I am always amazed at the quantity and quality of the junk mail that arrives in the form of catalogs via the United States Postal Service nearly each and every day. Printed in full color on glossy stock, perfectly bound and usually fairly thick containing, sometimes, hundreds of pages of content. I have one that just came from Dover Saddlery (yes, we have horses) that contains 352 pages!
Why couldn’t some of these be comic books or contain comics in them? You can bet that I would spend more time hunting through them if I knew I would find a comic feature that I could grow attached to.
The Superhero Catalogue with SNYDERMAN , art by Joe Kubert
Back in the late seventies there was The Superhero Catalogue published by Superhero Enterprises featuring the character Snyderman drawn by the legendary Joe Kubert. The whole catalog was laid out like a comic book and sold every available superhero merchandise imagineable. I went nuts every time I got one in the mail!
Read the Jordan Marsh catalog by Gerry Giovinco and Mitch O'Connell
Back in the eighties Comico produced a fashion catalog for Jordan Marsh that was packaged in the form of a comic book. The catalog, illustrated by Mitch O’Connell and scripted by me, actually won awards from Advertising Age Magazine as a direct mail promotion.
The Disney Catalog for a brief time inserted previews of the W.I.T.C.H. comic that was packaged similar to popular manga. You know I looked for that when it came for my kids. I always wondered why more catalogs didn’t do the same, especially now with the popularity of comic heroes in all forms of media.
To my surprise a catalog doing its best to mimic the idioms that define comic books recently showed up in my mailbox, sent by the most unlikely source, UMBC, an Honor University in Maryland.
My son, who is a senior in high school with great academic standings has attracted the attention of the admission boards of many colleges who now flood our mailbox daily with richly produced catalogues, most of which feature beautiful pictures of sprawling campuses, active student lifestyles and, of course, esteemed learning environments which is to say that they all look the same.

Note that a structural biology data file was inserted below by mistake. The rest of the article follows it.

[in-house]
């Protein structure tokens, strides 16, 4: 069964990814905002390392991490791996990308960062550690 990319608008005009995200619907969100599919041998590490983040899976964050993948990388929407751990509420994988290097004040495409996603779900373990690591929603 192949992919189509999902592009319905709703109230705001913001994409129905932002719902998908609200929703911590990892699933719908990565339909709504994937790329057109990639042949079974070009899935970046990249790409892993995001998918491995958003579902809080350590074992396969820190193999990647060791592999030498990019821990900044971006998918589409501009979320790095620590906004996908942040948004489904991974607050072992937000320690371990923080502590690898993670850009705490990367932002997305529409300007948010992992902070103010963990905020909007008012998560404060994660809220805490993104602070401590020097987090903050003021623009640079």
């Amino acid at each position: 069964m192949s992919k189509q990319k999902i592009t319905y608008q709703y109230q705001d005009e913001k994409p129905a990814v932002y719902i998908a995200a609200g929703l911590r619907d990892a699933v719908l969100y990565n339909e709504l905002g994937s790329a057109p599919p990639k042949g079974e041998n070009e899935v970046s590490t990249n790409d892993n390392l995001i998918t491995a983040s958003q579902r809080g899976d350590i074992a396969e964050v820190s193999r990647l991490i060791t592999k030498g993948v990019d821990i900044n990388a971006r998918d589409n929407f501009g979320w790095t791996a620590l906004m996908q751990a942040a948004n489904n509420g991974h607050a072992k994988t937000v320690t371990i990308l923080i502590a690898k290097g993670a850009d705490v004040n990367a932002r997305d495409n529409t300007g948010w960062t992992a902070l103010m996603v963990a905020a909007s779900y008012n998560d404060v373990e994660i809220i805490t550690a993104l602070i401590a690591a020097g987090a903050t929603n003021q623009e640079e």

UMBC, regarded by CBS 60 Minutes as one of the most innovative schools in the country, proved their ability to step outside the box by sending my son an admissions catalog cleverly disguised as a comic book. It was trimmed to comic book size with thirty two pages, chock full of panels and text boxes, and, though there was not a single word bubble with a pointy little tail, a very stylish Anime font was used throughout. The covers featured students striking heroic poses, one even wearing a mask, posturing to the prevalent theme of “Change the World.”
My immediate reaction as a comic art enthusiast was of pure amazement that an institution of higher education would embrace comic books to attract students. I remember a time when even kindergarden teachers scorned comics as fodder for the ignorant and uneducated. Hell, Mitt Romney probably believes that comic books are all that 47% of Americans are capable or willing to read. Why not? Obama reads them!
But times are changing. Comics do get much more respect these days, especially since the advent of the graphic novel. Even University of the Arts, a school that scorned comics when Bill Cucinotta and I attended back when it was the Philadelphia College of Art, has a new attitude towards comics They must! They had Neil Gaimen, celebrated comic author of Sandman and Coraline, deliver the Keynote Address at their 2012 graduation ceremony! He was also awarded an Honorary Doctorate of Fine Arts along with another comic creator, Philadelphia Inquirer editorial cartoonist Tony Auth.
UMBC Marketing Director, Erika Ferrin, explained that this edition of the admissions catalog which they refer to as a viewbook, was part of an ongoing Heroescampaign that has been very successful for the university.
Inspired by the popularity of Harry Potter, Twilight and superhero films with the teen market, Ferrin chose to focus on the heroic attributes of those characters when marketing to graduating high school students. She realized that students that came to UMBC had unique intellectual and creative abilities that, when honed at the university, allowed them to realize their potential of heroically impacting the world.
Erica worked with in-house designers Erin Ouslander and Jim Lord to develop the visuals for the campaign of which the viewbook evolved from. The end result is a beautifully packaged presentation printed on very heavy stock, intelligently designed and very respectful of the comics medium which they took great pains to research while developing the graphics which were all rendered from the ground up without using a comic or manga template program. The catalog has enjoyed a distribution of upwards to 50,000 copies most of which were delivered by mail.
This type of innovation is what makes UMBC a leader in education. It’s the type of innovation that the comics industry needs to employ to expand the marketplace. I know I’d like to see more comic books in my mailbox. How about you?